By Dr. Mohammad Akram Nadwī
I have been told that on this occasion I will not be addressing only fellow-Muslims but also non-Muslims. I have tried therefore to present what I wish to say particularly to Muslims in terms that are general, and make some sense to non-Muslims as well.
What I have to say is in two parts: (1) some critical reflections on the direction of contemporary feminism (which is rather different from the feminism of a century ago that campaigned for political and property rights for women in the West) ; and (2) an account of three distinct but connected perspectives on how to imagine and pursue reforms in the norms and conventions that negatively affect women in Muslim communities. I have assumed that there is no need to give examples of the injustices women suffer, generally or specifically in Muslim communities, because these are extensively and regularly highlighted in the media.
Let me begin by saying bluntly: the issue of justice and empowerment for women is not a simple question of established structures of male tyranny on the one hand, and on the other, female victimhood and subjugation.
On the contrary, it is a very delicate, complicated issue, that cannot and will not be resolved by ardent, extremist campaigning against men’s privileges and for women’s rights. That approach generates new problems that, ultimately, are much harder to deal with than gender injustice. More specifically, women’s rights to happiness will not be secured simply by demanding men’s privileges for themselves. Common sense alone should tell us that in that way women import into their lives the burdens of men in addition to the burdens they already carry as women.
I believe a better and more sustainable plan of action can and should be based on adjustments, on shifting weight from side to side – the way we do when we are trying to regain a lost balance. I do not believe that reforms to institute formal, legal equality between men and women in fact result in any sustainable advance towards gender justice. I understand, and I fully accept, that formal legal equality is often the only practical way to measure, and to display public commitment to, gender justice. But, for reasons I will explain, legal equality is not by itself the most important means of achieving the desired end of justice.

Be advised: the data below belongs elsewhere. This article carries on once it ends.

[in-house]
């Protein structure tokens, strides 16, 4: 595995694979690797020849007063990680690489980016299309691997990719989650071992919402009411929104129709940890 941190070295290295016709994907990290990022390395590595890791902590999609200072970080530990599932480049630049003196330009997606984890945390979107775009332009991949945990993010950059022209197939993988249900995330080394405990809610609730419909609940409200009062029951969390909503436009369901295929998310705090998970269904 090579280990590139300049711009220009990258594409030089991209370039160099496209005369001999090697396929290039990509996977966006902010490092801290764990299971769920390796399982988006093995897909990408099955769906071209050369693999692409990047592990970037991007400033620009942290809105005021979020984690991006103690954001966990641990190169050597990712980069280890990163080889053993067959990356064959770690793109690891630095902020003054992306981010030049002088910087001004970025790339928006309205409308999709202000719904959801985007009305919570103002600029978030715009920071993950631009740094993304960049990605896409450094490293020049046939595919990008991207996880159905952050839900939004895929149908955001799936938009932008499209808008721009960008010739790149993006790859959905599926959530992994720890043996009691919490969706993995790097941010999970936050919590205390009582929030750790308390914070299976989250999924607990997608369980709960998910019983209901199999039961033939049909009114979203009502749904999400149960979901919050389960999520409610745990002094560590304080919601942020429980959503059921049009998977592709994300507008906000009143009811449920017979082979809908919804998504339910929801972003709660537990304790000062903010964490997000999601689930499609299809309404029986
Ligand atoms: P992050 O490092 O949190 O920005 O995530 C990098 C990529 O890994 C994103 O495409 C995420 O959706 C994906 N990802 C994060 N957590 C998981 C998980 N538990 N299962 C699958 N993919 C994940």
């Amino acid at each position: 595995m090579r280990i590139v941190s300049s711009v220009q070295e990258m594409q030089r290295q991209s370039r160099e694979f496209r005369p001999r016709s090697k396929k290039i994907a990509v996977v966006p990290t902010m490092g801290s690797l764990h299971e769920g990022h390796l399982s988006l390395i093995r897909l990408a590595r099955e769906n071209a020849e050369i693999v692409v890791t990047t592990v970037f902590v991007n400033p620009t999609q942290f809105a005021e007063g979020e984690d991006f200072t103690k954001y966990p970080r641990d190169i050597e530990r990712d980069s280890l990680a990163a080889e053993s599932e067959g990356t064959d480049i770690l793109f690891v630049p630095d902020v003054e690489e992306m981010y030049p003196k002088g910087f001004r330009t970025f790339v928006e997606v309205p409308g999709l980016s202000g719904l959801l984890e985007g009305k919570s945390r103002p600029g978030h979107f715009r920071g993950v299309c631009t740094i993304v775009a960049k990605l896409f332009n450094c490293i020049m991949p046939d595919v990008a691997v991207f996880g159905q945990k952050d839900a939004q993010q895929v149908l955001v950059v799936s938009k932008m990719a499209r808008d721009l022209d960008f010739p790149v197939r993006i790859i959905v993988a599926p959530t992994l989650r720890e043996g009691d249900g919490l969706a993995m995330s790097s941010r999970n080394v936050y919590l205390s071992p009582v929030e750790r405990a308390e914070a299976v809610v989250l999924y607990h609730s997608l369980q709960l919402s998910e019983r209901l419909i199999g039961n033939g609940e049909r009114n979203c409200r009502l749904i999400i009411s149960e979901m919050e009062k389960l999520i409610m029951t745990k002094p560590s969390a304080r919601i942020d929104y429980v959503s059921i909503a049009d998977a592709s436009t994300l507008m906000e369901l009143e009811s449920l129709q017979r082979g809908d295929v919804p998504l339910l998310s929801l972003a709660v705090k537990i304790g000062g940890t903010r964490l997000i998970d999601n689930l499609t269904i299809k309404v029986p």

Just to get a sense of how delicate and complicated the issue is, I ask you to imagine a brother and sister, kept indoors by persistent rain, sitting idly by the window, looking out. Neither has reached puberty. They are not talking to each other. Rather, each is lost in his or her own thoughts about what life could be like for them, what they might do when they grow up.
Is there any sensible reason for supposing that what the girl imagines for herself should be different from what the boy imagines for himself? Why should she not imagine leaving home to study and acquire skills; going out and about in her world and competing for success; visiting new lands and making discoveries; taking the lead role in some heroic adventure or other?
To deny that boy and girl have the same general faculties, and the same need to exercise them and realise their potential, is a grave injustice. To hold that boy and girl have a different social value, that they may be cherished and disciplined unequally, that parents and society may (for example) invest heavily in the boy’s education but not in the girl’s, is a major sin. To believe that a girl’s upbringing should prepare her for confinement in or near the home, for only the domestic responsibilities of wife and mother, comes close to the terrible crime of burying infant girls alive. The Qur’an warns severely of a day when the girl child will ask for what sin this was done to her.
After puberty sets in, the relative balance and interactions of the same hormones shift in both the boy and the girl. And now we expect that their tastes and aspirations, and some behaviours, will change. We expect that, alongside the internal bodily changes, the boy typically looks more markedly boy-like, and the girl more girl-like. Even so, after all the physiological and chemical adjustments have matured and become established, is it not the case that the differences between individual human beings, men or women, are far, far more significant and obvious and interesting than the differences between men-generally and women-generally? So, why the degree of attention and concern over being boy-like or girl-like? Why gender?